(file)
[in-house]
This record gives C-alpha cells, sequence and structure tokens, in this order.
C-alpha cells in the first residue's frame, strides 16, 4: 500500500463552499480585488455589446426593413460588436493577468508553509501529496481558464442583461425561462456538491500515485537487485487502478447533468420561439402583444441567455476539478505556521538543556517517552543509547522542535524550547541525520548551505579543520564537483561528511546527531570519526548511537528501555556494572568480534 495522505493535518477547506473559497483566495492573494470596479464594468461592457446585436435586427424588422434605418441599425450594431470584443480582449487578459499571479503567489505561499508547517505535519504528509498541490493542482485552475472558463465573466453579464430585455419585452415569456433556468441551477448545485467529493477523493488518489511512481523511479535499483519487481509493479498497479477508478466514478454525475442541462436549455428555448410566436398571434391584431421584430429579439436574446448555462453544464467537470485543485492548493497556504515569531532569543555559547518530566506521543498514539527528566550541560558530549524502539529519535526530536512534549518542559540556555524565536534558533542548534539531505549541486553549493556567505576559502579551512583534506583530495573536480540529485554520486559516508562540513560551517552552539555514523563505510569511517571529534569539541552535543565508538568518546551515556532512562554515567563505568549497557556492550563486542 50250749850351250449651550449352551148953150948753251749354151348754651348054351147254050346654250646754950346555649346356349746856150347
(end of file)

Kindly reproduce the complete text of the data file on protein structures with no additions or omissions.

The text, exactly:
[in-house]
This record gives C-alpha cells, sequence and structure tokens, in this order.
C-alpha cells in the first residue's frame, strides 16, 4: 500500500463552499480585488455589446426593413460588436493577468508553509501529496481558464442583461425561462456538491500515485537487485487502478447533468420561439402583444441567455476539478505556521538543556517517552543509547522542535524550547541525520548551505579543520564537483561528511546527531570519526548511537528501555556494572568480534 495522505493535518477547506473559497483566495492573494470596479464594468461592457446585436435586427424588422434605418441599425450594431470584443480582449487578459499571479503567489505561499508547517505535519504528509498541490493542482485552475472558463465573466453579464430585455419585452415569456433556468441551477448545485467529493477523493488518489511512481523511479535499483519487481509493479498497479477508478466514478454525475442541462436549455428555448410566436398571434391584431421584430429579439436574446448555462453544464467537470485543485492548493497556504515569531532569543555559547518530566506521543498514539527528566550541560558530549524502539529519535526530536512534549518542559540556555524565536534558533542548534539531505549541486553549493556567505576559502579551512583534506583530495573536480540529485554520486559516508562540513560551517552552539555514523563505510569511517571529534569539541552535543565508538568518546551515556532512562554515567563505568549497557556492550563486542 50250749850351250449651550449352551148953150948753251749354151348754651348054351147254050346654250646754950346555649346356349746856150347